Should you optimize your knowledge base for search or for browsing?

Should you optimize your knowledge base for search or for browsing?

May 21, 2018

When it comes to maximizing findability of knowledge and information, it is assumed that users are likely to find it through search. Is this assumption true, asks Nick Milton, director for Knoco. Like so many things related to knowledge management (KM), Nick concludes that, it is not “either or” but “both-and”.

Why should we optimize for both the browsers and searchers? Many studies have revealed that browsers are the majority because search has its limitations—a lack of discovery. A user relies on search to find specific information the person knows that it is available. Rarely do they search for something they have never heard before. Therefore, if we take the behavior of a customer in supermarket as an example, if the customer sees more items, he buys more. So, optimize for browsers.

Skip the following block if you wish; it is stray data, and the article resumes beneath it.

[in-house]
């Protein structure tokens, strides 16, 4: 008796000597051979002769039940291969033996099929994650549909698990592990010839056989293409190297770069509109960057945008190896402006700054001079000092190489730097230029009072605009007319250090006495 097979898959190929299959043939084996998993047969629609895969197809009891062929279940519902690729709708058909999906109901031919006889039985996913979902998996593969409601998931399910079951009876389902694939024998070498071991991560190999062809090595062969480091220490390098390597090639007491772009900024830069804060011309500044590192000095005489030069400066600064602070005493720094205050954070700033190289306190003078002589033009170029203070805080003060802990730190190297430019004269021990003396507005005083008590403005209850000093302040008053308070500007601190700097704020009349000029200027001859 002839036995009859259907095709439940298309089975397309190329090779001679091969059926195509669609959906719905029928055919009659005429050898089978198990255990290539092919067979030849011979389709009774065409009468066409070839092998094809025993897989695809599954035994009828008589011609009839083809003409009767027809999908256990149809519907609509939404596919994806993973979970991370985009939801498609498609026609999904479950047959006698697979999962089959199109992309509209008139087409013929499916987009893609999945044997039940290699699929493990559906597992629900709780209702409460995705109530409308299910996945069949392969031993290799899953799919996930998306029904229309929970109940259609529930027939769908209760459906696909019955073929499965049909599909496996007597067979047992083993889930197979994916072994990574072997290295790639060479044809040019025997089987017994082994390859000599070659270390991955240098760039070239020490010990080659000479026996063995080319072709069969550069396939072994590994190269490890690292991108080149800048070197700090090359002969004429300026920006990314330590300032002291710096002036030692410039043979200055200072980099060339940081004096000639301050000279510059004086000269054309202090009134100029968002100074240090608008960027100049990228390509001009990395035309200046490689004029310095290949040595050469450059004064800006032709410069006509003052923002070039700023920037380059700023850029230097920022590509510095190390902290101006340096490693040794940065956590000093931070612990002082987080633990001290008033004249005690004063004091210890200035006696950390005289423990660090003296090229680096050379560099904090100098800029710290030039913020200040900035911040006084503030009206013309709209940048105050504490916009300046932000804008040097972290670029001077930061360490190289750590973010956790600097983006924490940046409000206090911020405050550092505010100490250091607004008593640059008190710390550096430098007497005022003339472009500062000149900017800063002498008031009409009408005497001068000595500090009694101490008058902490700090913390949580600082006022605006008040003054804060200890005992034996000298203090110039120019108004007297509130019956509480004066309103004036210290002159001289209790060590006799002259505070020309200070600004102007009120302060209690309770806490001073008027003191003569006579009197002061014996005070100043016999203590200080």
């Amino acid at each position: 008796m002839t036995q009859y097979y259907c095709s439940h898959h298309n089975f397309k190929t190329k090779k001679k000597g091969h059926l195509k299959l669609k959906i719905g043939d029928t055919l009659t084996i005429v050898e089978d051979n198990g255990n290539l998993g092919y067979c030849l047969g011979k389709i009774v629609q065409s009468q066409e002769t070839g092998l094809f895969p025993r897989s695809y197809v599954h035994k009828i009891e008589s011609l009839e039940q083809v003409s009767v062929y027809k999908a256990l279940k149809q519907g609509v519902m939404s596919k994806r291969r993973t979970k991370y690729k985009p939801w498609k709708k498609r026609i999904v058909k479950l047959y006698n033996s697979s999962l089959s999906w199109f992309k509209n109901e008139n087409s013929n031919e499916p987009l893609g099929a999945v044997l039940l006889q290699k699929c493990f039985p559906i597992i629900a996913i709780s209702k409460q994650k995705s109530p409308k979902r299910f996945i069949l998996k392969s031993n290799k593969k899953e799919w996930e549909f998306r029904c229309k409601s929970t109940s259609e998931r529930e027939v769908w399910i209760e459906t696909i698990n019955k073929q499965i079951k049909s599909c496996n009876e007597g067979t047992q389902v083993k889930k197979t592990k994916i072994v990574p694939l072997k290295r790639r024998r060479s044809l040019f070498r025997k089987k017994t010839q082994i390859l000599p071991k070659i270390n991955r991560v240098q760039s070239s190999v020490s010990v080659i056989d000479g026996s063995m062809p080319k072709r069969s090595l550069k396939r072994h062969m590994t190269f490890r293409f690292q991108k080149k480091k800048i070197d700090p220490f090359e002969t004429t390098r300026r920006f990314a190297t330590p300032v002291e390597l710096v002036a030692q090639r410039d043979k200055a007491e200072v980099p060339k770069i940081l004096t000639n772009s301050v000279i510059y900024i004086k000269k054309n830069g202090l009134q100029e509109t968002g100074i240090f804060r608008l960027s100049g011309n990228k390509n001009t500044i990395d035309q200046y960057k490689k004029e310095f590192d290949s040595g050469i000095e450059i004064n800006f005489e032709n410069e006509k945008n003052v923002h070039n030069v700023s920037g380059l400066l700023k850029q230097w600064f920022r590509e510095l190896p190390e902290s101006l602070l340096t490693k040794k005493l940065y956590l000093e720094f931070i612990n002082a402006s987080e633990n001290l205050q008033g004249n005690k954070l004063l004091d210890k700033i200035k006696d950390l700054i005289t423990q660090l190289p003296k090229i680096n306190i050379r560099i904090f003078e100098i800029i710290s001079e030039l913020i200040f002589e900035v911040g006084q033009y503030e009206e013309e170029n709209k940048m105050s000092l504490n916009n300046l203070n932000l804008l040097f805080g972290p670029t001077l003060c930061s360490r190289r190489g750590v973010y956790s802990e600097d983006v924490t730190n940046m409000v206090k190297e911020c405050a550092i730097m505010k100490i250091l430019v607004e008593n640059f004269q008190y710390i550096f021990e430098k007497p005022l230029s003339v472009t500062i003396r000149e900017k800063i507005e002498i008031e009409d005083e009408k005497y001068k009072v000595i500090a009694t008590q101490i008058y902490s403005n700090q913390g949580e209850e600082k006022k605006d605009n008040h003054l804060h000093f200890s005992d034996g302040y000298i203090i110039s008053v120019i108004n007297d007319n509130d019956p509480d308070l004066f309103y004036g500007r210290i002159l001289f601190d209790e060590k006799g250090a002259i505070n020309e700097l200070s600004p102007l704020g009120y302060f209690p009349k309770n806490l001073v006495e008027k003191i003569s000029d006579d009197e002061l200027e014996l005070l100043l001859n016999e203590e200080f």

Similarly, optimize for searchers by incorporating a good tagging system and a good metadata structure. When it comes to optimizing your knowledge base keep in mind that some people will browse and find more than what they came for; some will search and need to find exactly what they asked for.

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Brought to you by Scope e-Knowledge Center, an SPi Global Company, a trusted global partner for Digital Content Transformation Solutions, Knowledge Modeling (Taxonomies, Thesauri and Ontologies), Abstracting & Indexing (A&I), Metadata Enrichment and Entity Extraction.

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